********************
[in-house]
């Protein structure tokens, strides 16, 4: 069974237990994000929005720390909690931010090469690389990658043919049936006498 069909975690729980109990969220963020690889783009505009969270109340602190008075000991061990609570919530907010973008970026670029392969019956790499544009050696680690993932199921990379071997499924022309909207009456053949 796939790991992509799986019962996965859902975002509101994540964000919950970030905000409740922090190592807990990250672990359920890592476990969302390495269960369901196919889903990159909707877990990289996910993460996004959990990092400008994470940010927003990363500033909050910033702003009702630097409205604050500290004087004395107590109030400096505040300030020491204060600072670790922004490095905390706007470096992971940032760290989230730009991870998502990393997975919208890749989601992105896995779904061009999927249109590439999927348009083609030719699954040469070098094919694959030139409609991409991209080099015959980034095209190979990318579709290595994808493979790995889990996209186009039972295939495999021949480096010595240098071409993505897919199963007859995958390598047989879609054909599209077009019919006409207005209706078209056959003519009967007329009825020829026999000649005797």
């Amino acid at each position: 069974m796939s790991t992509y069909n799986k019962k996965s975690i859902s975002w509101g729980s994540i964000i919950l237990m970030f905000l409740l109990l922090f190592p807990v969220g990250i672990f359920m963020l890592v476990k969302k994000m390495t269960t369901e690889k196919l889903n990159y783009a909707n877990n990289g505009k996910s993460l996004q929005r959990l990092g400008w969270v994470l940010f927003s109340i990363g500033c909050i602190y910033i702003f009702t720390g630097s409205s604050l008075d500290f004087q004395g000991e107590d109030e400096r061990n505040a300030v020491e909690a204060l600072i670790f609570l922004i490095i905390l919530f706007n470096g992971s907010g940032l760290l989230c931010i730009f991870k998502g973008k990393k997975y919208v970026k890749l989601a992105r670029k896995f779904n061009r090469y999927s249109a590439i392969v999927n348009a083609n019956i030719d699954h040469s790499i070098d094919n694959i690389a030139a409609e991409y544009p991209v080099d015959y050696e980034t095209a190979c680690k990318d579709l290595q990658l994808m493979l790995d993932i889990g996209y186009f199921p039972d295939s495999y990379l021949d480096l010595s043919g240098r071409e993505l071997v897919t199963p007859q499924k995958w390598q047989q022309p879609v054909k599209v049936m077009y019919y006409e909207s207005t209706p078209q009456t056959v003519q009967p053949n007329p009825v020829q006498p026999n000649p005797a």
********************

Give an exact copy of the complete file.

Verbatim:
[in-house]
């Protein structure tokens, strides 16, 4: 069974237990994000929005720390909690931010090469690389990658043919049936006498 069909975690729980109990969220963020690889783009505009969270109340602190008075000991061990609570919530907010973008970026670029392969019956790499544009050696680690993932199921990379071997499924022309909207009456053949 796939790991992509799986019962996965859902975002509101994540964000919950970030905000409740922090190592807990990250672990359920890592476990969302390495269960369901196919889903990159909707877990990289996910993460996004959990990092400008994470940010927003990363500033909050910033702003009702630097409205604050500290004087004395107590109030400096505040300030020491204060600072670790922004490095905390706007470096992971940032760290989230730009991870998502990393997975919208890749989601992105896995779904061009999927249109590439999927348009083609030719699954040469070098094919694959030139409609991409991209080099015959980034095209190979990318579709290595994808493979790995889990996209186009039972295939495999021949480096010595240098071409993505897919199963007859995958390598047989879609054909599209077009019919006409207005209706078209056959003519009967007329009825020829026999000649005797």
């Amino acid at each position: 069974m796939s790991t992509y069909n799986k019962k996965s975690i859902s975002w509101g729980s994540i964000i919950l237990m970030f905000l409740l109990l922090f190592p807990v969220g990250i672990f359920m963020l890592v476990k969302k994000m390495t269960t369901e690889k196919l889903n990159y783009a909707n877990n990289g505009k996910s993460l996004q929005r959990l990092g400008w969270v994470l940010f927003s109340i990363g500033c909050i602190y910033i702003f009702t720390g630097s409205s604050l008075d500290f004087q004395g000991e107590d109030e400096r061990n505040a300030v020491e909690a204060l600072i670790f609570l922004i490095i905390l919530f706007n470096g992971s907010g940032l760290l989230c931010i730009f991870k998502g973008k990393k997975y919208v970026k890749l989601a992105r670029k896995f779904n061009r090469y999927s249109a590439i392969v999927n348009a083609n019956i030719d699954h040469s790499i070098d094919n694959i690389a030139a409609e991409y544009p991209v080099d015959y050696e980034t095209a190979c680690k990318d579709l290595q990658l994808m493979l790995d993932i889990g996209y186009f199921p039972d295939s495999y990379l021949d480096l010595s043919g240098r071409e993505l071997v897919t199963p007859q499924k995958w390598q047989q022309p879609v054909k599209v049936m077009y019919y006409e909207s207005t209706p078209q009456t056959v003519q009967p053949n007329p009825v020829q006498p026999n000649p005797a």